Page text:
The Federal Court recently determined several interesting points of law in Ooi Woon Chee v Dato See Teow Chuan ([2012] 2 MLJ 713).

Some years after Kian Joo Holdings Sdn Bhd had been wound up, the liquidators put forward two proposals for distribution of the company's assets:

  • the sale of the company's shareholding in a canning factory; and
  • the pro rata distribution of the shares among the 27 contributories of the company.

The majority of the contributories voted for the sale of the shares, while the minority voted for pro rata distribution. The liquidators proceeded with the sale and, after one aborted attempt, invited open tenders for the sale. They received three offers but, being dissatisfied with the prices offerred, they extended the deadline and requested improved offers in order to obtain the best possible price. They then received two offers from Company A and Company B, where Company B was the private vehicle of the leader of the majority group of contributories.

It was alleged that the liquidators then had a private meeting with the owners of Company B, and that they requested a secret meeting in order to seek compensation in exchange for approving the sale to Company B. Thereafter, the liquidators accepted Company A's offer.

The majority of the contributories objected to the sale to Company A on the grounds that there had been fraud and corrupt practices on the part of the liquidators. The minority of the contributories also objected on the grounds that the shares should be distributed in specie.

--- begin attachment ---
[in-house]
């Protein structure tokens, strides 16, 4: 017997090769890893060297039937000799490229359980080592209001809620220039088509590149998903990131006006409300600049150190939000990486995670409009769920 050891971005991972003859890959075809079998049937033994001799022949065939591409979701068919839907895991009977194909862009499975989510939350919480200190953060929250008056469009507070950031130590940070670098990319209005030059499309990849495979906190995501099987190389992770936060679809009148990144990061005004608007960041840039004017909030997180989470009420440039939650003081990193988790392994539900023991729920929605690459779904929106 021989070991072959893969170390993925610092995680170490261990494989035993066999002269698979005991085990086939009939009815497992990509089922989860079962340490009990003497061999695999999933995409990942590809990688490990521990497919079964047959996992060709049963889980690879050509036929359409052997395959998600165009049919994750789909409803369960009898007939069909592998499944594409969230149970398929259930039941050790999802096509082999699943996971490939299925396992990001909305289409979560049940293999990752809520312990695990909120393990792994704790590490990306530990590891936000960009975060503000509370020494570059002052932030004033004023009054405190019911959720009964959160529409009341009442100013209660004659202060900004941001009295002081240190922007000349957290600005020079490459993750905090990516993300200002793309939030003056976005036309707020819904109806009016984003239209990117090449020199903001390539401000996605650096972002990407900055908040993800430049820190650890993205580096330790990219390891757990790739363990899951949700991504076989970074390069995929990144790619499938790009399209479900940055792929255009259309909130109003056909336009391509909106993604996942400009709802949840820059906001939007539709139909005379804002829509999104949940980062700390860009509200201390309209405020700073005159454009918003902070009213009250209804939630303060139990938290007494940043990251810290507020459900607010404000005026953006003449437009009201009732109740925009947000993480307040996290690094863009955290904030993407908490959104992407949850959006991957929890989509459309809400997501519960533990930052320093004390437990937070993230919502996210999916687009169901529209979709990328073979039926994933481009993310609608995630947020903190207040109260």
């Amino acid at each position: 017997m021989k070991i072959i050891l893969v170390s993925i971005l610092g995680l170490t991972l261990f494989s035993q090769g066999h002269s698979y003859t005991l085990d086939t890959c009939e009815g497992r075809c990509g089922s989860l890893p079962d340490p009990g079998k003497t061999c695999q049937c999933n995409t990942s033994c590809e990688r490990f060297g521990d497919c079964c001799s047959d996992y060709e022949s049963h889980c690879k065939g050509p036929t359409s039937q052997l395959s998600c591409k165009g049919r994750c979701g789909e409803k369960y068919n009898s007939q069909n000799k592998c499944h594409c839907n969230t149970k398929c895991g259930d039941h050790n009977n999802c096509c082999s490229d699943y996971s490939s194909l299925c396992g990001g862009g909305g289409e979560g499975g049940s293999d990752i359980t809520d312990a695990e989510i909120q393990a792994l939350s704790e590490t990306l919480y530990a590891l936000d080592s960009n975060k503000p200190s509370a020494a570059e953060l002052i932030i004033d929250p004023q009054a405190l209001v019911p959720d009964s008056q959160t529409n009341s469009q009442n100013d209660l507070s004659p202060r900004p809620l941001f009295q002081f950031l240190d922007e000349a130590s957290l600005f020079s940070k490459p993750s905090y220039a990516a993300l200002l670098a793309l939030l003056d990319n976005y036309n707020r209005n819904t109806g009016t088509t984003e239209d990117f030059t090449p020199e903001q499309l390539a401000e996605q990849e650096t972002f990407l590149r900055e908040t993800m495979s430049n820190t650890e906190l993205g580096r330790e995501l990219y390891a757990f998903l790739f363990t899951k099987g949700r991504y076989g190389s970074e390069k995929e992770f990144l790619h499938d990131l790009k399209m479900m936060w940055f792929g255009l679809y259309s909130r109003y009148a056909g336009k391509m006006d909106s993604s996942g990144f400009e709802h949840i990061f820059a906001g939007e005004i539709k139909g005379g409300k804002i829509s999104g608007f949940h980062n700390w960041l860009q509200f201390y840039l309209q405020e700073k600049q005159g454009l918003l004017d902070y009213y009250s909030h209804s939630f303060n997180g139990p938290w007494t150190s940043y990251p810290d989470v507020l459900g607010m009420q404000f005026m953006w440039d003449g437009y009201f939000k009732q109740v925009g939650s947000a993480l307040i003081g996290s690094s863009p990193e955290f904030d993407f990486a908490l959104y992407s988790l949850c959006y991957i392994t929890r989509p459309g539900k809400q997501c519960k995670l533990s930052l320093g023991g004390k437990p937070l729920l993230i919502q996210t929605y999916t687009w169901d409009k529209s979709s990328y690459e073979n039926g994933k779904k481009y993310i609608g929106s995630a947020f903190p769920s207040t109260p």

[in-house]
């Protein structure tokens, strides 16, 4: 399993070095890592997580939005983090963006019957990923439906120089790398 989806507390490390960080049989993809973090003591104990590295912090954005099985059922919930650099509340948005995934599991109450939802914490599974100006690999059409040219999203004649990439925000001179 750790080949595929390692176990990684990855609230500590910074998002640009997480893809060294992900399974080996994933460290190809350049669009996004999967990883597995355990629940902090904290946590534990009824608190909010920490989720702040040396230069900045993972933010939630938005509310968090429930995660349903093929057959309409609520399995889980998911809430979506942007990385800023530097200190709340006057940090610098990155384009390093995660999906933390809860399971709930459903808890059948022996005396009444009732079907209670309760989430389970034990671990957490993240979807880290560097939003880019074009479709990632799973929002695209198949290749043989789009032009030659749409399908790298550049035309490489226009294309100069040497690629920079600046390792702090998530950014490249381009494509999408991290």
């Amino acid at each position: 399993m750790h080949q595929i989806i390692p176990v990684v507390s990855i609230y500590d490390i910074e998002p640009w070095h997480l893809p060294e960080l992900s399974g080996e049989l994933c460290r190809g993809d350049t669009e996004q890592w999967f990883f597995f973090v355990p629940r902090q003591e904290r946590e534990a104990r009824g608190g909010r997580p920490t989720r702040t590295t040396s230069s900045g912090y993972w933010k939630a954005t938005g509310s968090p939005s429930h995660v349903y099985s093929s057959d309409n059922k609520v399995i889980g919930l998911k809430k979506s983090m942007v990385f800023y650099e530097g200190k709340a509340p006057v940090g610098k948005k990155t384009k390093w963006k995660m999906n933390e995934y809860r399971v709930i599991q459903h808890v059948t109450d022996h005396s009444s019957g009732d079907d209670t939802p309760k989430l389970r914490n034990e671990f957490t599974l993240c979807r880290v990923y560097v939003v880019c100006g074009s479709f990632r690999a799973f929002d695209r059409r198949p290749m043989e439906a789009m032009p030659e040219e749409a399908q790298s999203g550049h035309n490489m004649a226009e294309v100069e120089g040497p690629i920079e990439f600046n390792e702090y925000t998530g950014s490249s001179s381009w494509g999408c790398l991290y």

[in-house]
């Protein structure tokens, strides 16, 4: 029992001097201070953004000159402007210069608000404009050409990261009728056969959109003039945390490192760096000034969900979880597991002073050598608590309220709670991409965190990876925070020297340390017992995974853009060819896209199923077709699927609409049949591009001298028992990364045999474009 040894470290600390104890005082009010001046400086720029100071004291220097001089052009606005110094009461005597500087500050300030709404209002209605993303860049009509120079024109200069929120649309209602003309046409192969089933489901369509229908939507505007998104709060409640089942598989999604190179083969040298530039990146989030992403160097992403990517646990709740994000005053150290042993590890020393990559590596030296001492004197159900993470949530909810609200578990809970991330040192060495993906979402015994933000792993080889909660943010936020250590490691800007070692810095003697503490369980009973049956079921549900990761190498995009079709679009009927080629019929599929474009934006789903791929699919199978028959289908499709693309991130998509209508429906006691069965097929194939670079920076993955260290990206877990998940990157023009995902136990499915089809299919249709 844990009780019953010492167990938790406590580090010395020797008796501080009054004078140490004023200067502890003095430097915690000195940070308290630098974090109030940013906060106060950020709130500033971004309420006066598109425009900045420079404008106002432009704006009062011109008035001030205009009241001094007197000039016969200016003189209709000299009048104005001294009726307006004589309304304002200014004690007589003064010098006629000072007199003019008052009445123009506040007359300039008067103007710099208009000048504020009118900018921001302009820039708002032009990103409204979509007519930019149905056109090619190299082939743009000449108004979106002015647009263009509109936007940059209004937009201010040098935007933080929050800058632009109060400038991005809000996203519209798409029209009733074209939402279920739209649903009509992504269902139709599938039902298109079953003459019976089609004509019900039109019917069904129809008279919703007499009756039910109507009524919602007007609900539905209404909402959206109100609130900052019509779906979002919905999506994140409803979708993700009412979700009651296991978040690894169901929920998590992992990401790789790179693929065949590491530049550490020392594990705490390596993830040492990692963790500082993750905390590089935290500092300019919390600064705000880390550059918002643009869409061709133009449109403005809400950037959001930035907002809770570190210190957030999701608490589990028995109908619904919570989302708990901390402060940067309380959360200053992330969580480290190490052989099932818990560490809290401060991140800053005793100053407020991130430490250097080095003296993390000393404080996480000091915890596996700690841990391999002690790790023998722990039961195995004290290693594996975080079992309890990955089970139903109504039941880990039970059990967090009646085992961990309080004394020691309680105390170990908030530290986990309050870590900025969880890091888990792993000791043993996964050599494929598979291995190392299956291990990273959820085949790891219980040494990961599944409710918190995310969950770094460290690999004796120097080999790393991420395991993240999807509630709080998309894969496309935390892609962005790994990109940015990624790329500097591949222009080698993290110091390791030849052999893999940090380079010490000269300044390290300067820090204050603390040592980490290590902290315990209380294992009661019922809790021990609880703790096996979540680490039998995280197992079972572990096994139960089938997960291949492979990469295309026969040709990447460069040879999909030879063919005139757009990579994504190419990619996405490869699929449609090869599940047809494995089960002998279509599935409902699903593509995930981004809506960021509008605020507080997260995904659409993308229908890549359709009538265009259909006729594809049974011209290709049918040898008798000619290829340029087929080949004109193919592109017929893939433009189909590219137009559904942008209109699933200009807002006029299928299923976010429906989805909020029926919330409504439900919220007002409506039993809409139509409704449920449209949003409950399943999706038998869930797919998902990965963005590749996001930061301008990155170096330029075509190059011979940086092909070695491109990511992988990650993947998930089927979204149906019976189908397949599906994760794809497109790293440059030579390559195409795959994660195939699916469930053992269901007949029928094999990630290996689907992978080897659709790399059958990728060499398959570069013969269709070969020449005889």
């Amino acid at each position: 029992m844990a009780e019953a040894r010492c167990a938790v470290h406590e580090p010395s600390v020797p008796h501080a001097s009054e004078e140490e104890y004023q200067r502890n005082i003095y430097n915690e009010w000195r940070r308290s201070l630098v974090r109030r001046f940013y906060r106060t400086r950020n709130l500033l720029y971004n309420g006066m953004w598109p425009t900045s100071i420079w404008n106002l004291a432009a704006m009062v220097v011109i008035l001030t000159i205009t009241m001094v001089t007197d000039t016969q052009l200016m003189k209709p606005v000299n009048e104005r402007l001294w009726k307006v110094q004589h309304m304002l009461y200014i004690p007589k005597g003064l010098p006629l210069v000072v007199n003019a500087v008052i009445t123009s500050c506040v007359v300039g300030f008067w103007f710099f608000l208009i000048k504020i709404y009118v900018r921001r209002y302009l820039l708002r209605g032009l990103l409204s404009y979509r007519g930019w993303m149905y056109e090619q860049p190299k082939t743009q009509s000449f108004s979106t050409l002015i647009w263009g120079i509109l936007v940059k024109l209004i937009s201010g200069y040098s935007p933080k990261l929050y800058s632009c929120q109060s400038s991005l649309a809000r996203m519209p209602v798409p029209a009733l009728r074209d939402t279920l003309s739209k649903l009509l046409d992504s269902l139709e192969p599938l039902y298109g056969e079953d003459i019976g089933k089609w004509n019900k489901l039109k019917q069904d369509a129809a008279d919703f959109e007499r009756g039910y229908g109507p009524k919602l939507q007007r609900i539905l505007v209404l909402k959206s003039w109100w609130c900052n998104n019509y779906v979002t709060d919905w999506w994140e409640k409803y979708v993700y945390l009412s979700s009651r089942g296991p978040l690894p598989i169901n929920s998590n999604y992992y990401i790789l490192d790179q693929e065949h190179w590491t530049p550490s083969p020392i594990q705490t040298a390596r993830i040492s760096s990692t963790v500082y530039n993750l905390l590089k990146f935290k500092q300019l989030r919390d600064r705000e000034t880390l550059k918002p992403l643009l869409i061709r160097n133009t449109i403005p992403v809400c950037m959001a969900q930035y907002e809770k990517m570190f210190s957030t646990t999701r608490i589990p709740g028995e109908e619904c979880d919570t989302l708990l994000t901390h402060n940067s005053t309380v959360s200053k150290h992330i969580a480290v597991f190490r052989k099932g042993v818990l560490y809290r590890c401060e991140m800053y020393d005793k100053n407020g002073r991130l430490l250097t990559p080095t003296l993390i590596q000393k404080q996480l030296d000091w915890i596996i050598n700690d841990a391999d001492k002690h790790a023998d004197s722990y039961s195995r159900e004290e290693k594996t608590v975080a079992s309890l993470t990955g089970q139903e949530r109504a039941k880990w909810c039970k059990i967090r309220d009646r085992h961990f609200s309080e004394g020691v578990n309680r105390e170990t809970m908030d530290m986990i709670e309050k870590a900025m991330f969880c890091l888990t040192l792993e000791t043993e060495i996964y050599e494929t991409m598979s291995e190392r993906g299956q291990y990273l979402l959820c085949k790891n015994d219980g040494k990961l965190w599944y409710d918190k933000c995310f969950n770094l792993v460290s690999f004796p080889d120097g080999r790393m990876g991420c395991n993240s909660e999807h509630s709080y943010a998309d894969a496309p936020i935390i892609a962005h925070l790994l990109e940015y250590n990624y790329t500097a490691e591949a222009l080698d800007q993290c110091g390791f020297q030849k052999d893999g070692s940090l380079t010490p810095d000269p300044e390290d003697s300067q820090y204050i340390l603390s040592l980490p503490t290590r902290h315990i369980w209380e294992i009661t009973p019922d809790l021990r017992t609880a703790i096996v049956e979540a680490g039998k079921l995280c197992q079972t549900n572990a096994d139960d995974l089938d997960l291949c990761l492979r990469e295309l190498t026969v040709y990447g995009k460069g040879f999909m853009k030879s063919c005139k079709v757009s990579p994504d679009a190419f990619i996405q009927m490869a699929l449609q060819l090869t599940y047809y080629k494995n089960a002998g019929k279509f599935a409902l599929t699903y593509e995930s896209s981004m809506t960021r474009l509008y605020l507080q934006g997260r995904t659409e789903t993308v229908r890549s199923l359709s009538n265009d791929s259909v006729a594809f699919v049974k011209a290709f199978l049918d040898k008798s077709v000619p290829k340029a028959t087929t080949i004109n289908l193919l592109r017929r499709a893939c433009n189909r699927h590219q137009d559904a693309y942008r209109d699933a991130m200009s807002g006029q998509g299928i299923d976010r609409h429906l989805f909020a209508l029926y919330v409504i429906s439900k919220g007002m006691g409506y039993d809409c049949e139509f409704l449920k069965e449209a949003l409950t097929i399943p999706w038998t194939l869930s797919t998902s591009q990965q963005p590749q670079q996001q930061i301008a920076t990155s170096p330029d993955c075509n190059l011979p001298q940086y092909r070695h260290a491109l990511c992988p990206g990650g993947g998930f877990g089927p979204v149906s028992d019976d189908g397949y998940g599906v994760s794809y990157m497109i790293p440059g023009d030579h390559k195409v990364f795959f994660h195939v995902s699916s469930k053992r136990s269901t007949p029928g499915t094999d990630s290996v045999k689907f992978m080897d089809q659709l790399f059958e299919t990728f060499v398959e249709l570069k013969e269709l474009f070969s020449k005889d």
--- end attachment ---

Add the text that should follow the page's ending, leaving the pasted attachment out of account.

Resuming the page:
The majority filed an application for leave to sue the liquidators, while the liquidators filed an application for directions to proceed with the sale. The High Court refused leave to sue and granted directions to proceed. The Court of Appeal reversed both of the High Court's findings and the case went before the Federal Court.

The Federal Court first ruled that the sale to Company A had no connection with the financial compensation allegedly sought from Company B, since the Company A sale was at a higher price. The court adopted the reasoning that the principle of 'clean hands' applies only if the suspect action has an immediate connection to the sued-for equity. In any event, the court found that no bribe had been paid.

Second, the Federal Court ruled that there was no conflict of interest in the liquidators (who were partners in KPMG) accepting an offer from Company A (which was KPMG's audit client). The court held that commercial reality dictated that the existence of such a relationship should not by itself disqualify liquidators or their audit clients.

Third, the Federal Court held that although the liquidators were officers of the court, they were not bound by the same standards as a judge and, as such, it was not objectionable that meetings in connection with the sale had been held outside their offices.

The Federal Court also ruled that an application by a liquidator for directions under Section 237(3) of the Companies Act cannot be appealed as a judgment within the scope of Section 67(1) of the Court of Judicature Act.

For further information on this topic please contact Nahendran Navaratnam at Kadir Andri & Partners by telephone (+603 2078 2888), fax (+603 2078 8431) or email ([email protected]).